Yep, it's True - Angry Birds 2 is O...
The not exactly rumors were true and the birds are back. Angry Birds 2 has come to the App Store and the world will... well I suppose it'll still be the same, but now we have more bird-flinging options! [Read more] | Read more »
You Could Design Your Own Card for Chain...
If you've ever wanted to create your own item, weapon, trap, or even monster for Chainsaw Warrior: Lords of the Night, this is your chance. Auroch Digital is currently holding a contest so that fans can fight to the death (not really) to see which... | Read more »
Bitcoin Billionaire is Going Back in Tim...
If you thought you managed to buy everything there is to buy in Bitcoin Billionaire and make all the money, well you though wrong. Those of you who made it far enough might remember investing in time travel - and it looks like that investment is... | Read more »
Domino Drop (Games)
Domino Drop 1.0 Device: iOS Universal Category: Games Price: $1.99, Version: 1.0 (iTunes) Description: Domino Drop is a delightful new puzzle game with dominos and gravity!Learn how to play it in a minute, master it day by day.Your... | Read more »
OPERATION DRACULA (Games)
OPERATION DRACULA 1.0.1 Device: iOS Universal Category: Games Price: $5.99, Version: 1.0.1 (iTunes) Description: 25% off launch sale!!! 'Could prove to be one of the most accurate representations of the Japanese bullet hell shmup... | Read more »
Race The Sun (Games)
Race The Sun 1.01 Device: iOS iPhone Category: Games Price: $4.99, Version: 1.01 (iTunes) Description: You are a solar craft. The sun is your death timer. Hurtle towards the sunset at breakneck speed in a futile race against time.... | Read more »
Tap Delay (Music)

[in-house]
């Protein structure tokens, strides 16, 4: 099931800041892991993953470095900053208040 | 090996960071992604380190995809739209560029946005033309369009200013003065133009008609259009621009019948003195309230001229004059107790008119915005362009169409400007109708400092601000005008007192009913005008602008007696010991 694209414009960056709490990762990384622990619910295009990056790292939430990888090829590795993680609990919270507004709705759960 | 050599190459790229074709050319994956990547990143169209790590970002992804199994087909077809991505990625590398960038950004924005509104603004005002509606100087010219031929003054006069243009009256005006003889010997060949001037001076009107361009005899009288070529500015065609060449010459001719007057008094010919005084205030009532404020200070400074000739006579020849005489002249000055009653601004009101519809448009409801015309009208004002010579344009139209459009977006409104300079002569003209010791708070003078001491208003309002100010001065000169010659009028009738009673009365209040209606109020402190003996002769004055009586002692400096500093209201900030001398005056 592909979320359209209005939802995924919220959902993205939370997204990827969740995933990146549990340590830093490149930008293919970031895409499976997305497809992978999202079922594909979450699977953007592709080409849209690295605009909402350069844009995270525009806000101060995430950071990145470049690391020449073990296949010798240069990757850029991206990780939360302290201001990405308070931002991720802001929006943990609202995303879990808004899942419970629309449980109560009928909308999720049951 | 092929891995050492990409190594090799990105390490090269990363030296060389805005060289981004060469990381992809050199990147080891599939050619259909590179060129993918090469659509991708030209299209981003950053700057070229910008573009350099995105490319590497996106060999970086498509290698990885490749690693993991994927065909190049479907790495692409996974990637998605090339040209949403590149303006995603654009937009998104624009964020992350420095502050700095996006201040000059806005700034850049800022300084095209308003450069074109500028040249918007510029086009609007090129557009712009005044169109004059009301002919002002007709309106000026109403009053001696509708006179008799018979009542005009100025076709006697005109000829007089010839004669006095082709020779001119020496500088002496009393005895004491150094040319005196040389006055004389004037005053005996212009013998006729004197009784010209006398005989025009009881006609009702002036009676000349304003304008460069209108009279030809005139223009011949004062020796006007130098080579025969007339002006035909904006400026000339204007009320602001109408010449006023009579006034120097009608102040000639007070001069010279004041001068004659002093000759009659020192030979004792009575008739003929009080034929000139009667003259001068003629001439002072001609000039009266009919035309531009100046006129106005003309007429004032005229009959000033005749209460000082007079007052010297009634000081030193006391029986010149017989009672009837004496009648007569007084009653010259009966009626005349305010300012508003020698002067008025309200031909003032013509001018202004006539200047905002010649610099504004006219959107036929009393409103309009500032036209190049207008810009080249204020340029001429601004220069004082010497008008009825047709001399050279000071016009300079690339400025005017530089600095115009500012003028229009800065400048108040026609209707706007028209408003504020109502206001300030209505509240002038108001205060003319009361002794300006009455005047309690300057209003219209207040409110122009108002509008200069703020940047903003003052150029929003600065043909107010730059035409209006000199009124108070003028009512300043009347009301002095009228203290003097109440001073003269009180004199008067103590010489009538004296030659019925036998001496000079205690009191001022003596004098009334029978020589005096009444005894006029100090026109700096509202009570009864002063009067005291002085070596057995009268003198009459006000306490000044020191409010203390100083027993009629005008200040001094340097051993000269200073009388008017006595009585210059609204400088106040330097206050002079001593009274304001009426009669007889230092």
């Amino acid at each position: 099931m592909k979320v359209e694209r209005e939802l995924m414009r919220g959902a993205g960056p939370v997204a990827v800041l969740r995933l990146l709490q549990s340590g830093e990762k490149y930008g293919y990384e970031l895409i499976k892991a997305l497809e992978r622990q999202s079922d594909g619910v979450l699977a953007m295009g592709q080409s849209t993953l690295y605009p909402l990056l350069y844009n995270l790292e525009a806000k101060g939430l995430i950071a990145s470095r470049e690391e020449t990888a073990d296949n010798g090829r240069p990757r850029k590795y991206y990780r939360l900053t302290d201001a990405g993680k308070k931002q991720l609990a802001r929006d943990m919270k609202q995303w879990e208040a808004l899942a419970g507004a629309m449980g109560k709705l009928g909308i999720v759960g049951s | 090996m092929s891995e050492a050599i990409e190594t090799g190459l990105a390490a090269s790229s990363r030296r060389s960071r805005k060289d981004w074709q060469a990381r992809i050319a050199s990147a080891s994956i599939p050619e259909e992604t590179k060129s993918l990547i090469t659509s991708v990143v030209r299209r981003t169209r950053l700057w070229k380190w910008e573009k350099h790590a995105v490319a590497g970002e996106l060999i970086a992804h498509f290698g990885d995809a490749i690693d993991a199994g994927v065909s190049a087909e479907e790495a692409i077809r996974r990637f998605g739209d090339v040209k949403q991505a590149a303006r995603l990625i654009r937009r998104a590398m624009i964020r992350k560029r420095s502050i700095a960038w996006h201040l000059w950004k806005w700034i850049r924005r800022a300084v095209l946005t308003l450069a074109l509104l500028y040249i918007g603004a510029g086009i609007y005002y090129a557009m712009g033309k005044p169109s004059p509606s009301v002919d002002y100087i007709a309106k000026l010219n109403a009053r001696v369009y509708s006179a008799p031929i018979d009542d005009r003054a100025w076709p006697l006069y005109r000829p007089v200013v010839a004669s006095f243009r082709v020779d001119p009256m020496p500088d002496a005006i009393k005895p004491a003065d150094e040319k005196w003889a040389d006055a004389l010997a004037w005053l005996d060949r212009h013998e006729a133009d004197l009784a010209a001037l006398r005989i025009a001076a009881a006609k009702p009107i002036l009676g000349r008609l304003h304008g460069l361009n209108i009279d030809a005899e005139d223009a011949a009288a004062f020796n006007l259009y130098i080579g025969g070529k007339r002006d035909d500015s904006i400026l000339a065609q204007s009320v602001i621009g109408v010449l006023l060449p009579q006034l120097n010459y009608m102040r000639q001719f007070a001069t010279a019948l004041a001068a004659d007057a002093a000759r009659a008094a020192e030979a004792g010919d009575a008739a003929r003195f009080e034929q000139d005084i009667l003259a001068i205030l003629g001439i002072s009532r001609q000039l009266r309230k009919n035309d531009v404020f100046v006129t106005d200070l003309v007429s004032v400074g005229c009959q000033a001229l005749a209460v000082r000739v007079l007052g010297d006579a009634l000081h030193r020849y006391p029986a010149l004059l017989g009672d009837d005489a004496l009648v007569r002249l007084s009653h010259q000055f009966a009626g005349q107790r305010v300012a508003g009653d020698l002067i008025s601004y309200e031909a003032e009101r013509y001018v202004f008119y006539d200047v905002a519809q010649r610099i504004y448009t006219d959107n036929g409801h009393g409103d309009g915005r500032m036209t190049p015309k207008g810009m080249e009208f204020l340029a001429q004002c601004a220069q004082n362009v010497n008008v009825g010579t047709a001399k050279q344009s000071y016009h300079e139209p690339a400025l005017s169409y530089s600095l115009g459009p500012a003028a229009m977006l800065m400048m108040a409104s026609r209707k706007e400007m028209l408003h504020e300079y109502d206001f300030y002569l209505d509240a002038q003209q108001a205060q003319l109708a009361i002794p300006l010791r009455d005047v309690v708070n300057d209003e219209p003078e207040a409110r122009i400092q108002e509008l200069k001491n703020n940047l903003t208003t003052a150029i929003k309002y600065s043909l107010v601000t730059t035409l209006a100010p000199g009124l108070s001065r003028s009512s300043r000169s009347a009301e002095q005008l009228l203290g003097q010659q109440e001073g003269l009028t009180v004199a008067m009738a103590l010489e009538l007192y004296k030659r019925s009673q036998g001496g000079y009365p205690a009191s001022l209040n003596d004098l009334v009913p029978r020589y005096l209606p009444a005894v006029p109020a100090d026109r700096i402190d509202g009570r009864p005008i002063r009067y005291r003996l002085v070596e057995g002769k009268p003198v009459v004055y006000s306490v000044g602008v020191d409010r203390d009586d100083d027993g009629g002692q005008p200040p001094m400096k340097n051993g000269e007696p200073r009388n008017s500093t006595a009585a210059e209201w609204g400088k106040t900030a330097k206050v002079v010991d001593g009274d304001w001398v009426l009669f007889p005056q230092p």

Tap Delay 1.0.0 Device: iOS Universal Category: Music Price: $4.99, Version: 1.0.0 (iTunes) Description: Back in the “old days”, producers and engineers created delay and echo effects using tape machines. Tap Delay combines the warm... | Read more »
This Week at 148Apps: July 20-24, 2015
July is Heating Up With 148Apps How do you know what apps are worth your time and money? Just look to the review team at 148Apps. We sort through the chaos and find the apps you're looking for. The ones we love become Editor’s Choice, standing out... | Read more »

Price Scanner via MacPrices.net

Apple’s Education discount saves up to $300 o...
Purchase a new Mac or iPad at The Apple Store for Education and take up to $300 off MSRP. All teachers, students, and staff of any educational institution qualify for the discount. Shipping is free,... Read more
12-inch MacBooks in stock for $20 off, save o...
Adorama has 12″ Retina MacBooks in stock for $20 off MSRP including free shipping plus NY & NJ sales tax only. For a limited time, Adorama will include a free Apple USB-C to USB Adapter, free 4-... Read more
College Student Deals: Additional $100 off Ma...
Take an additional $100 off all MacBooks and iMacs at Best Buy Online with their College Students Deals Savings, valid through August 8, 2015. Anyone with a valid .EDU email address can take... Read more